Cartoon Network (2013), Warner Bros. Home Entertainment (December 16, 2014), 1 DVD, 132 minutes, No Supplements, 1.78:1 Ratio, Dolby Stereo 2.0, Rated TV PG, Retail $14.99
Uncle Grandpa–who is everyone’s uncle, and everyone’s grandpa–travels around in his RV helping children solve their problems. His friends include Pizza Steve (a talking slice of pizza…who wears sunglasses), his dinosaur bodyguard Mr. Gus, his friendly sidekick Belly Bag, and Giant Realistic Flying Tiger, who is his favorite giant realistic flying tiger in the world. And we haven’t even gotten to the weird stuff yet!
The Sweatbox Review:
Oh, my. Where does one even begin when trying to talk about Uncle Grandpa?
I’m not sure which is going to be harder: Trying to explain the actual show, or justifying why I ended up really enjoying something which I fully expected to dislike. The most obvious thing to say about it is that it’s certainly weird, continuing the “tradition” of Cartoon Network’s current lineup of programming that includes breakout hits like Adventure Time! and Regular Show. These cartoons, normally running roughly 11 minutes an episode, don’t have any rules to them. Much like Aqua Teen Hunger Force and Squidbillies on the cable channel’s Adult Swim schedule, these are television programs where literally anything can and probably will happen.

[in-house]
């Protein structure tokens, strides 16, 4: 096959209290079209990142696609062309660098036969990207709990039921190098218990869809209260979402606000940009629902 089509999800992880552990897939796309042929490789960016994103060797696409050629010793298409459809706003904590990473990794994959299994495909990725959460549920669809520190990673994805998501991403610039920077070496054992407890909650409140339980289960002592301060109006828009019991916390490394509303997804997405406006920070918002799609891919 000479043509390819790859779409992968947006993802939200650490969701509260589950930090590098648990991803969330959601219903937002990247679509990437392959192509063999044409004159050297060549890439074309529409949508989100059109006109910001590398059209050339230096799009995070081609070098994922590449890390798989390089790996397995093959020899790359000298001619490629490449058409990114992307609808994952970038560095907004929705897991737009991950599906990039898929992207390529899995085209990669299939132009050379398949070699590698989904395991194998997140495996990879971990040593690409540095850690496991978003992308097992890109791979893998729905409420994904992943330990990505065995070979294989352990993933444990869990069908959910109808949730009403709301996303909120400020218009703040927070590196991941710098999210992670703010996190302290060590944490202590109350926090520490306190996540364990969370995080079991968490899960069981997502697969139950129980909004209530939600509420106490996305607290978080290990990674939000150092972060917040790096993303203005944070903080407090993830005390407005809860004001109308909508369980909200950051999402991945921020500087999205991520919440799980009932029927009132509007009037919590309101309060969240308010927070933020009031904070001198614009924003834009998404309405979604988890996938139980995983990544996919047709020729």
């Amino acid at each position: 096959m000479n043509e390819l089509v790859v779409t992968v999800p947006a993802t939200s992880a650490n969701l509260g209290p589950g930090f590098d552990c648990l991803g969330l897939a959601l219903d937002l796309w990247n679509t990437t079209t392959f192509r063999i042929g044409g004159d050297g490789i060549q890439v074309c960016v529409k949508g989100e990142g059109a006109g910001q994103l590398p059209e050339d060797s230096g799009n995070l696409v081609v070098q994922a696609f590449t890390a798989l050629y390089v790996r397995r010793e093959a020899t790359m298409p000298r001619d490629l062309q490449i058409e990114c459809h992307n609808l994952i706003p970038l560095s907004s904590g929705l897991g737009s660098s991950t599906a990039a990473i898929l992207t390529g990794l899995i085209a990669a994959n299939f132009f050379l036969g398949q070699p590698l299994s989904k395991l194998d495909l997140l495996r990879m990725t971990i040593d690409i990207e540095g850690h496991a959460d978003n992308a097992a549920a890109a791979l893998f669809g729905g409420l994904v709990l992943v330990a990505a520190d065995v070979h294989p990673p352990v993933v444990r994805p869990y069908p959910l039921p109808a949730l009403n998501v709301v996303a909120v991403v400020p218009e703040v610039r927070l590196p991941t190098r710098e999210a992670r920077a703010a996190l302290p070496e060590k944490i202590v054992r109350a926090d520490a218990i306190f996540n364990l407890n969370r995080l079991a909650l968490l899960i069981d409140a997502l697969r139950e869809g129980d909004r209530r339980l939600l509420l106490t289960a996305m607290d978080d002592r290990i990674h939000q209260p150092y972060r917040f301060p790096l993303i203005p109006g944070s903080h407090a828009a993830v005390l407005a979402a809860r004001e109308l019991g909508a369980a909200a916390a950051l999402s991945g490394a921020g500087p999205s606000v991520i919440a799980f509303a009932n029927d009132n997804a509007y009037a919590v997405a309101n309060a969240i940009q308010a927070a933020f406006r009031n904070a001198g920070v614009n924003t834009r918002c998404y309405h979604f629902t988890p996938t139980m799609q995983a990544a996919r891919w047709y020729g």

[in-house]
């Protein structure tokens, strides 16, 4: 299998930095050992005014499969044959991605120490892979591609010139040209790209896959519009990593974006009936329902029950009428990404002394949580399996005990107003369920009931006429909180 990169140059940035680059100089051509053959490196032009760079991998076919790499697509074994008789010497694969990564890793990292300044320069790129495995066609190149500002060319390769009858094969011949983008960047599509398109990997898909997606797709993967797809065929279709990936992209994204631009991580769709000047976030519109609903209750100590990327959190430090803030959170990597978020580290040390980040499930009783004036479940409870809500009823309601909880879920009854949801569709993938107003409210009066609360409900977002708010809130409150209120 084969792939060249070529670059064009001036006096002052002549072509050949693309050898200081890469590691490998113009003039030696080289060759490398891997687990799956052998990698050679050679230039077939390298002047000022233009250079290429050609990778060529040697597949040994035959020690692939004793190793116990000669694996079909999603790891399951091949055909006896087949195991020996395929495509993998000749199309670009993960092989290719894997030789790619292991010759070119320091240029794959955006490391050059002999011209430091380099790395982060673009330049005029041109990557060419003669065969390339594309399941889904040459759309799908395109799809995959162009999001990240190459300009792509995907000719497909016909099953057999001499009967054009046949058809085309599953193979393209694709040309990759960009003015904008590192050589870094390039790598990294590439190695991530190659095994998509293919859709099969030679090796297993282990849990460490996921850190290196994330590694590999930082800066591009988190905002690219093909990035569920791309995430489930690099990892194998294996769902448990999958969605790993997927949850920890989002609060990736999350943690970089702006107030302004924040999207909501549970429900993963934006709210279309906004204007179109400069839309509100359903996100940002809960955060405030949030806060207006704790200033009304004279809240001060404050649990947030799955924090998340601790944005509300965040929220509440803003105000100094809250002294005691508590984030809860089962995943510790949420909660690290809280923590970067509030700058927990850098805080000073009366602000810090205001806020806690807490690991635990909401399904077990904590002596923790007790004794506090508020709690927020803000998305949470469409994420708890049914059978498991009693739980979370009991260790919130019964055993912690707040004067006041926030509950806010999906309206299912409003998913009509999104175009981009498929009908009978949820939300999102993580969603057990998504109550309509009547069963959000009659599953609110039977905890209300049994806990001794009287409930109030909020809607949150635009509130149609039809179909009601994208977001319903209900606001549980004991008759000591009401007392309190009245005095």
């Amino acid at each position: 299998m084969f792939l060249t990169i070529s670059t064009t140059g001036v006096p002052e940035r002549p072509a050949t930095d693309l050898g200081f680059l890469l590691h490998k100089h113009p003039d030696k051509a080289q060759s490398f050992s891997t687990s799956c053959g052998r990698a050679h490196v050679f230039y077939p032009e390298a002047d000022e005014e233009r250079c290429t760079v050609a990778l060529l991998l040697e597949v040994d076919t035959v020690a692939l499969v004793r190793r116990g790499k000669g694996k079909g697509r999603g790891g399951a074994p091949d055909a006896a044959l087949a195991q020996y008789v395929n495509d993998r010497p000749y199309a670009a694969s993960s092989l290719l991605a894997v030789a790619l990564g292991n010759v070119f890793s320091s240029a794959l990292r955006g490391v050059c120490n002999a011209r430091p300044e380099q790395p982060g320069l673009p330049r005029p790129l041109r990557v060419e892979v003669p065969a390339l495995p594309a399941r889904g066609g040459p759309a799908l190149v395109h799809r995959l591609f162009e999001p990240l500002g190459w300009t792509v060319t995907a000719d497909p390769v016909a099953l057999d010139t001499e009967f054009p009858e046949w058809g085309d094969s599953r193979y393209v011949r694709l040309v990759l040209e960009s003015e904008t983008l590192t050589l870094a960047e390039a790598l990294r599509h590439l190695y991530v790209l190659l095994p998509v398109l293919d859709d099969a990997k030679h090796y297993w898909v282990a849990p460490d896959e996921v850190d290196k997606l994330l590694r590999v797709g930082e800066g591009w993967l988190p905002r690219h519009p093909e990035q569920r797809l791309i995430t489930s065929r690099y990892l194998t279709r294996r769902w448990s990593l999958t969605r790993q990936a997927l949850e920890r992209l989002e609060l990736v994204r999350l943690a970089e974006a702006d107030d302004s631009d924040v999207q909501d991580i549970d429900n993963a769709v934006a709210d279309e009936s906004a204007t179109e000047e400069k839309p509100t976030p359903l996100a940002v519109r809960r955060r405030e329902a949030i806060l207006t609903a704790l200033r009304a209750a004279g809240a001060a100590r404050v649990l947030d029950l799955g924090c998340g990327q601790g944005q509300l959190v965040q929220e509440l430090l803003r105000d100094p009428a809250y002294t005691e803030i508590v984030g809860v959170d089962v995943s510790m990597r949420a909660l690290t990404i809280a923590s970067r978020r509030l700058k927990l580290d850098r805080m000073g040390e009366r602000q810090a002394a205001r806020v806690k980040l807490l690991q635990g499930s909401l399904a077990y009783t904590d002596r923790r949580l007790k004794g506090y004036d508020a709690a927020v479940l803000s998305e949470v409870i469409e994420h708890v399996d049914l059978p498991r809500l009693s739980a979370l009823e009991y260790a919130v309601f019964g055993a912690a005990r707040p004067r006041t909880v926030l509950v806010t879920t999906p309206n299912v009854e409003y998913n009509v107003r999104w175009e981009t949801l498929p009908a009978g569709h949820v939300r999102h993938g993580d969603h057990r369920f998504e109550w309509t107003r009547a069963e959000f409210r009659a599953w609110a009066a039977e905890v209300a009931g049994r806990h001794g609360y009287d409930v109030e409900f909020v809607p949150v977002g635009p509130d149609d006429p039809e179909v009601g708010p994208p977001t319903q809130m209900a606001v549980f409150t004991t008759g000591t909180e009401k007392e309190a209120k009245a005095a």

Truth be told, there is nothing “wrong” with this. While I have yet to even catch a single episode of Adventure Time!, I have been a big fan of the majority of Adult Swim’s programming, including their almost criminally underrated live-action Eagleheart, which seems to have been replaced by the unexpectedly popular Too Many Cooks. With that being said, on the surface, Uncle Grandpa appeared to be a show that was random just for the sake of being so, without a clear concept behind it to give it some sort of footing. Even after watching the twelve episodes included on Uncle Grandpa: Tiger Trails, I still can’t really tell you what the show’s actually about. Uncle Grandpa is everyone’s uncle and grandpa, which means that everyone knows him, and also means that he knows everyone’s name. He’s also magical, can remove his head, can give himself more than one body, and seems to have the ability to create clones of himself when needed. In fact, Uncle Grandpa seems to have the capacity to do anything the script requires him to do, regardless of whether it actually makes sense or not.